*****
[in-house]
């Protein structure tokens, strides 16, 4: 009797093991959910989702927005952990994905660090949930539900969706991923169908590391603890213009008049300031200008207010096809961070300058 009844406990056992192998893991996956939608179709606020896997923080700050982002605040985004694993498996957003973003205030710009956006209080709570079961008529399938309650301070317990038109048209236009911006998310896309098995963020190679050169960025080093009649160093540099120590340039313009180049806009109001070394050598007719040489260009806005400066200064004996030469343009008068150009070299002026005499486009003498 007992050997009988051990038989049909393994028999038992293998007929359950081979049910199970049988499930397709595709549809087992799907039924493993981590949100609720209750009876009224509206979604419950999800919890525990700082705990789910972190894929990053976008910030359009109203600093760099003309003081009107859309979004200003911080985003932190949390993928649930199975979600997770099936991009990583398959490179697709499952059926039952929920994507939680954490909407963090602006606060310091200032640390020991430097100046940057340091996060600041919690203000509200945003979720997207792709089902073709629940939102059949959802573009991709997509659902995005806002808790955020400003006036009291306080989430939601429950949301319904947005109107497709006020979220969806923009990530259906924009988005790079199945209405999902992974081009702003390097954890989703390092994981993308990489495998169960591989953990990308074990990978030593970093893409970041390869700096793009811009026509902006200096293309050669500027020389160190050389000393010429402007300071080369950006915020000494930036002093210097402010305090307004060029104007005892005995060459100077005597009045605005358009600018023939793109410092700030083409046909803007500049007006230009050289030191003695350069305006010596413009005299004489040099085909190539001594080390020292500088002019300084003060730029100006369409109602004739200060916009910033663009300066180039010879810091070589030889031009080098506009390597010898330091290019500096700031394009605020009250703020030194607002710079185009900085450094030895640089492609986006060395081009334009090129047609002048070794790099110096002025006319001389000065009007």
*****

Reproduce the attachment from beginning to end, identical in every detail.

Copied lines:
[in-house]
């Protein structure tokens, strides 16, 4: 009797093991959910989702927005952990994905660090949930539900969706991923169908590391603890213009008049300031200008207010096809961070300058 009844406990056992192998893991996956939608179709606020896997923080700050982002605040985004694993498996957003973003205030710009956006209080709570079961008529399938309650301070317990038109048209236009911006998310896309098995963020190679050169960025080093009649160093540099120590340039313009180049806009109001070394050598007719040489260009806005400066200064004996030469343009008068150009070299002026005499486009003498 007992050997009988051990038989049909393994028999038992293998007929359950081979049910199970049988499930397709595709549809087992799907039924493993981590949100609720209750009876009224509206979604419950999800919890525990700082705990789910972190894929990053976008910030359009109203600093760099003309003081009107859309979004200003911080985003932190949390993928649930199975979600997770099936991009990583398959490179697709499952059926039952929920994507939680954490909407963090602006606060310091200032640390020991430097100046940057340091996060600041919690203000509200945003979720997207792709089902073709629940939102059949959802573009991709997509659902995005806002808790955020400003006036009291306080989430939601429950949301319904947005109107497709006020979220969806923009990530259906924009988005790079199945209405999902992974081009702003390097954890989703390092994981993308990489495998169960591989953990990308074990990978030593970093893409970041390869700096793009811009026509902006200096293309050669500027020389160190050389000393010429402007300071080369950006915020000494930036002093210097402010305090307004060029104007005892005995060459100077005597009045605005358009600018023939793109410092700030083409046909803007500049007006230009050289030191003695350069305006010596413009005299004489040099085909190539001594080390020292500088002019300084003060730029100006369409109602004739200060916009910033663009300066180039010879810091070589030889031009080098506009390597010898330091290019500096700031394009605020009250703020030194607002710079185009900085450094030895640089492609986006060395081009334009090129047609002048070794790099110096002025006319001389000065009007």